Improving accountability of public sector management Increasing accountability in management of state-owned enterprises
Data collection and monitoring systems which provide reliable and prompt information on the operation of state-owned enterprises improve the accountability of their managers. Such systems need to be complemented by efforts to give managers incentives for efficiency, for example through performance contracts or evaluation systems that include agreements on pricing, subsidies, loan and equity financing and investment programmes. State-owned enterprises in any country may cover a large number of sectors - utilities, manufacturing enterprises, transport companies, marketing boards, and financial institutions. It is hard to achieve the necessary balance between autonomy and accountability that will improve SOE performance when there are many SOEs and parent ministries, since monitoring such a range requires managerial skills and resources that are scarce in most developing countries. Governments lack the personnel to monitor SOEs effectively since, where expertise exists, it is usually captured by the enterprises themselves. They thus often depend on the SOEs themselves for technical evaluation.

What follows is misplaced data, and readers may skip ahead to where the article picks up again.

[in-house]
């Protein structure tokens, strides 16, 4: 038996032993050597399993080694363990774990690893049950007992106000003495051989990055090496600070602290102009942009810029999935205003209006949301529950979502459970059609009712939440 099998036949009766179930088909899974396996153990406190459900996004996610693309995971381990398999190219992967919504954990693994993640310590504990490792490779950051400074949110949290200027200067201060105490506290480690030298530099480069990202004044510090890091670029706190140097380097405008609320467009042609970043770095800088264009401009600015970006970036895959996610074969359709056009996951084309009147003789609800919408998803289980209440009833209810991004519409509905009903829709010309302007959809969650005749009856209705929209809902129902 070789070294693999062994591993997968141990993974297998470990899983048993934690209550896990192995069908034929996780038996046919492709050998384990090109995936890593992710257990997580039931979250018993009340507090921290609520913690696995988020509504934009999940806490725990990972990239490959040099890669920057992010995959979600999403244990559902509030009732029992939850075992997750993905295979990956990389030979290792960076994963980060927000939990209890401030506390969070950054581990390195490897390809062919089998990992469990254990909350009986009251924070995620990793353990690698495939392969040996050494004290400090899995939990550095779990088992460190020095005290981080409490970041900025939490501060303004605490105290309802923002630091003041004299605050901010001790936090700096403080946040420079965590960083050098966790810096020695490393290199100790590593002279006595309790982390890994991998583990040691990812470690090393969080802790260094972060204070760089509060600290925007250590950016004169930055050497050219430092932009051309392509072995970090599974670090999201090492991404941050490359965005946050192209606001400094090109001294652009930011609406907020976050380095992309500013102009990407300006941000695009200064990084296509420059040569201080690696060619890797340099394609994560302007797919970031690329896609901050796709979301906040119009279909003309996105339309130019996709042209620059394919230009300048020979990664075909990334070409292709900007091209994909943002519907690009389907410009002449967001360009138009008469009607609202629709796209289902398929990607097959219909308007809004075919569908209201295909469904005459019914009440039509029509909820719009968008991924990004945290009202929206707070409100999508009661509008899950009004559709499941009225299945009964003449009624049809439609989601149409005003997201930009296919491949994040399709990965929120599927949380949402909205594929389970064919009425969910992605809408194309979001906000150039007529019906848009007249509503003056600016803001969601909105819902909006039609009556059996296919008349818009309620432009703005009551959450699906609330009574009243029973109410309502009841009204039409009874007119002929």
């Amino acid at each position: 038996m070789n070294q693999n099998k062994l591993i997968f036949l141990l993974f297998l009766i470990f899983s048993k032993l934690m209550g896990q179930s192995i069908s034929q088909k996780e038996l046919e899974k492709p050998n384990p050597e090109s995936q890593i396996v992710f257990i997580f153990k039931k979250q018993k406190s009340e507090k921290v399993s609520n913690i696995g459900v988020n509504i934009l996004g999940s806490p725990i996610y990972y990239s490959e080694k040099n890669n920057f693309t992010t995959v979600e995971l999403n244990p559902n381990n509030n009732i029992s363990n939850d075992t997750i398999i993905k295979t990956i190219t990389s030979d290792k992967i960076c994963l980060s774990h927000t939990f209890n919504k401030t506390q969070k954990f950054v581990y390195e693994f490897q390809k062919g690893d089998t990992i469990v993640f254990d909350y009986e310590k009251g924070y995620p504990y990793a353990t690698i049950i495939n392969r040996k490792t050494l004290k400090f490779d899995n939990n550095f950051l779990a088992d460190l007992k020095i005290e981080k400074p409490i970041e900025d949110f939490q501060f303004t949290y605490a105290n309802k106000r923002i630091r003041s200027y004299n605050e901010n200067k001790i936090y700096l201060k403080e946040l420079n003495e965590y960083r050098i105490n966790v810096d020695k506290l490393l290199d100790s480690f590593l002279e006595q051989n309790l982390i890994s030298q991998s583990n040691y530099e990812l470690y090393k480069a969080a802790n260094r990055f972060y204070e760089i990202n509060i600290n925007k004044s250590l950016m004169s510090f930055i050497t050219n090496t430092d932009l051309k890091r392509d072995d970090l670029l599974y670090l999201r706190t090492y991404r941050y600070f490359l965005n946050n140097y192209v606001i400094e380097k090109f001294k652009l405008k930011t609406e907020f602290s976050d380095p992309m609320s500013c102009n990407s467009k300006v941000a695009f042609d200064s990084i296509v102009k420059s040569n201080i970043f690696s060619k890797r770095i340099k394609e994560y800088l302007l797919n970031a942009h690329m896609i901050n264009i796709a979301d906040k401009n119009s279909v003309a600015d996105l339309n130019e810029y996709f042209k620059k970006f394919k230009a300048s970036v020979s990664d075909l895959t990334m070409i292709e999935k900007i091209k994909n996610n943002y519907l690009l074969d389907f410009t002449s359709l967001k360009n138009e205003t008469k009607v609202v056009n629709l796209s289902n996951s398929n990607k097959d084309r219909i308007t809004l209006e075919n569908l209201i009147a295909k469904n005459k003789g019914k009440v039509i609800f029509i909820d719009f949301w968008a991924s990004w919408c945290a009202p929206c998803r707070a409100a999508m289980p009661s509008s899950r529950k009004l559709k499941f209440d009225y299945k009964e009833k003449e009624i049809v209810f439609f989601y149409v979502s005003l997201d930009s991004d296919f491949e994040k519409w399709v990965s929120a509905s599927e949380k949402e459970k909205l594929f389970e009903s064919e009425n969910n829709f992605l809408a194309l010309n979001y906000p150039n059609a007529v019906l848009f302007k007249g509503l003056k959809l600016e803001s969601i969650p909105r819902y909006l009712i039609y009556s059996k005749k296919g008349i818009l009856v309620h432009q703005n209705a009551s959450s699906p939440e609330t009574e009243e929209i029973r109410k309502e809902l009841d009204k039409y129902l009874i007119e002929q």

Incentive systems introduced by some developing countries are partly based on indicators of financial performance. An evaluation system in Pakistan which provides managers and employees with bonuses based on performance has led to better cost control. Six major SOEs in Senegal signed government contracts that established objectives and performance indicators and set out reciprocal obligations of the enterprises and the government. During the first three years of the experiment these enterprises had greater sales growth and lower personnel costs than those not having signed such contracts. The effectiveness of such experiments is reduced by restrictions on SOE managers and by government's inability to honour financial commitments, but similar experiments have been implemented in other developing countries.
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